Lackey Still Unable to Control His First

Times Staff Writer

There is no crisis of confidence. John Lackey dropped the Angels into a hole yet again, but he confronted the question loud and clear.

“Nothing,” he said, “is going to get into my head. That’s not going to be a concern. Ever.”

Lackey pitched his best game of the season so far, working five shutout innings Friday in a 3-1 loss to the Toronto Blue Jays. Unfortunately for the Angels, those innings were the second through sixth. In the first, Carlos Delgado tagged Lackey for a three-run home run, more than enough for the Blue Jays to prevail on a night Cory Lidle pitched a three-hitter.

For the sixth time in seven starts this season, Lackey failed to pitch a scoreless first inning. The Angels are 2-5 in his starts.


Neither Lackey nor Manager Mike Scioscia fears the trend will linger so long that the pitcher will develop mental scars about first-inning flaws. Lackey needed 34 pitches to escape the first inning Friday, uncomfortably close to his season average of 29.

But he breezed through the next five innings in a total of 72 pitches, a sign that he is recovering his ability to pitch to the corners of the strike zone. And, for the first time in 25 major league starts, he did not walk a batter.

“Today was different,” he said. “I didn’t get myself into trouble.”

Scioscia, sensing that Lackey was reverting to his strong rookie form, was delighted with the six-inning, three-run outing and was not disturbed by another rocky first inning.

“They hit some pitches that were decent,” Scioscia said. “After that, he did a terrific job. I didn’t think that first inning was all that horrible.”

Lackey needed seven pitches to retire leadoff hitter Shannon Stewart, then gave up singles to Frank Catalanotto and Vernon Wells. Delgado, who leads the major leagues with 31 runs batted in, then golfed an outside fastball 421 feet for an opposite-field home run.

“I probably should have just walked Delgado,” Lackey said, “and tried my luck with the next couple guys. He’s a guy we didn’t want to let beat us, and he beat us.”

He did indeed, because Lidle baffled the Angels with a variety of pitches at a variety of speeds. Lidle made 103 pitches, retiring the Angels in order in every inning but the fourth and seventh.


In the fourth, Tim Salmon extended his hitting streak to 19 games with his seventh home run. In the seventh, the Angels loaded the bases with one out, on singles by Salmon and Garret Anderson and a walk to Troy Glaus.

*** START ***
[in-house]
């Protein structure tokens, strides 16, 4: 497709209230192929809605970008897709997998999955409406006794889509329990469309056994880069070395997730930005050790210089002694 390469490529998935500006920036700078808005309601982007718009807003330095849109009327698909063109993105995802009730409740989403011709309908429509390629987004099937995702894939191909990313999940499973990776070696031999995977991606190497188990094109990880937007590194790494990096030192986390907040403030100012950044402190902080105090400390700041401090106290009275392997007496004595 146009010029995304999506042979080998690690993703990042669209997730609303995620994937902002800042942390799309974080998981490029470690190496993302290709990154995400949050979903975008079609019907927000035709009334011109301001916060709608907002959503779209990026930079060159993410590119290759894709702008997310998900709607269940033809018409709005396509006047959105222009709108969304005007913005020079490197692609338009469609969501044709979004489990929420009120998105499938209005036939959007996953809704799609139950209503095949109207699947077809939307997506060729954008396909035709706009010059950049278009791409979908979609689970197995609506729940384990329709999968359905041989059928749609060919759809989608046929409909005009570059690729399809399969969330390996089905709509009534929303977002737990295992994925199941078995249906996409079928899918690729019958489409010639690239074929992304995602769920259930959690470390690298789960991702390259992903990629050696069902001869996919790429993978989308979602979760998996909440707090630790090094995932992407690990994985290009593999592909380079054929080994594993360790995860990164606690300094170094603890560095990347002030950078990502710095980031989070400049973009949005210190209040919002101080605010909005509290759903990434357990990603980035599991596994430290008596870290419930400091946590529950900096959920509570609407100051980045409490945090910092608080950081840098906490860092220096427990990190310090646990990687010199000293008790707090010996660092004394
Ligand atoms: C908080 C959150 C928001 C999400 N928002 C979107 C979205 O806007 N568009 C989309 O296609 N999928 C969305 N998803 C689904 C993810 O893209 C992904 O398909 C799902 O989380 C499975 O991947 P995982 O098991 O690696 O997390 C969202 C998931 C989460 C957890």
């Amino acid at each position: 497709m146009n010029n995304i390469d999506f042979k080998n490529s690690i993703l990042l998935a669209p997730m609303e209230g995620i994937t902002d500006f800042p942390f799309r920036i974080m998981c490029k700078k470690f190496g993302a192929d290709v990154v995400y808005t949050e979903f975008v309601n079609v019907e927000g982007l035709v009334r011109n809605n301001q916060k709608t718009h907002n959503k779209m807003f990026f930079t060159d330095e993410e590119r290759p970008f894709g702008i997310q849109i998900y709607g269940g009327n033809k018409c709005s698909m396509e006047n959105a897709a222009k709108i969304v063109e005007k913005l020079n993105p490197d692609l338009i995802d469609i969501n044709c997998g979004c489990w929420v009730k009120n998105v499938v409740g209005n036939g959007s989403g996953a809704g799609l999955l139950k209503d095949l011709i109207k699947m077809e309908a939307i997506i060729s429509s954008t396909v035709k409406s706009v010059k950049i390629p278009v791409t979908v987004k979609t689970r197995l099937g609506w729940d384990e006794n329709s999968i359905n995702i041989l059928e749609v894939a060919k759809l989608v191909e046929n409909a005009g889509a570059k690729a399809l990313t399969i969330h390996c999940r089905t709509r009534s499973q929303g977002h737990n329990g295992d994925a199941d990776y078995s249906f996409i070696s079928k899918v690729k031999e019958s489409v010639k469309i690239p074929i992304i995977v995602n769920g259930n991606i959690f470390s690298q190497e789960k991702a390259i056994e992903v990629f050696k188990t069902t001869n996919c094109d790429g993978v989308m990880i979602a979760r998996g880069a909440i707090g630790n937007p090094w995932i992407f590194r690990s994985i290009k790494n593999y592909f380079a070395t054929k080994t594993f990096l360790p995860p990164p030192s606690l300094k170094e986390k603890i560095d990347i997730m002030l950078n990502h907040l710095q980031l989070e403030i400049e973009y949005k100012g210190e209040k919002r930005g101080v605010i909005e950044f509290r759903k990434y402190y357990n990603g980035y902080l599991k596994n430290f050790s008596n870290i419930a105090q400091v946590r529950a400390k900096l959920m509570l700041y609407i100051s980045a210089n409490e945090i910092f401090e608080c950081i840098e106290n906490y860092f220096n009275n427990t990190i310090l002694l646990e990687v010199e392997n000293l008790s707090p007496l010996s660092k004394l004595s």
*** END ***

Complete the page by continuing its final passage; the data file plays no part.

Brad Fullmer, who leads the American League with a .378 average, then poked a soft line drive at third baseman Eric Hinske, who caught the ball and dived onto the base, beating Salmon back to the bag and completing an inning-ending double play.

“You’re talking tenths of seconds there,” Salmon said. “You’re in no-man’s land, and you’re done.”

So was Fullmer, on a pitch that typified Lidle’s evening.


“He swung at a 90-mph fastball,” Lidle said. “He got an 84-mph fastball.”

Lidle retired the final six batters in order, but not without interruption. With two out in the ninth, a fan raced onto the field and toward second base, apparently wanting nothing more than to tag the bag. But Toronto second baseman Orlando Hudson, worried that the man might be headed toward shortstop Chris Woodward, shoved the man, slowing him until three security guards tackled him and escorted him off the field.

The fan will be charged with trespassing. The episode ended safely, allowing players to exhale.

“I would have gotten out of the way and let him run,” Delgado said. “He was probably drunk enough to fall down on his own.”


Lackey, a football hero during his high school days in Texas, said he might have taken a different approach had the guy rushed him.

“I’m sure I could have handled him on my own,” Lackey said. “The boys back home would get on me pretty hard if I let some guy like him rough me up.”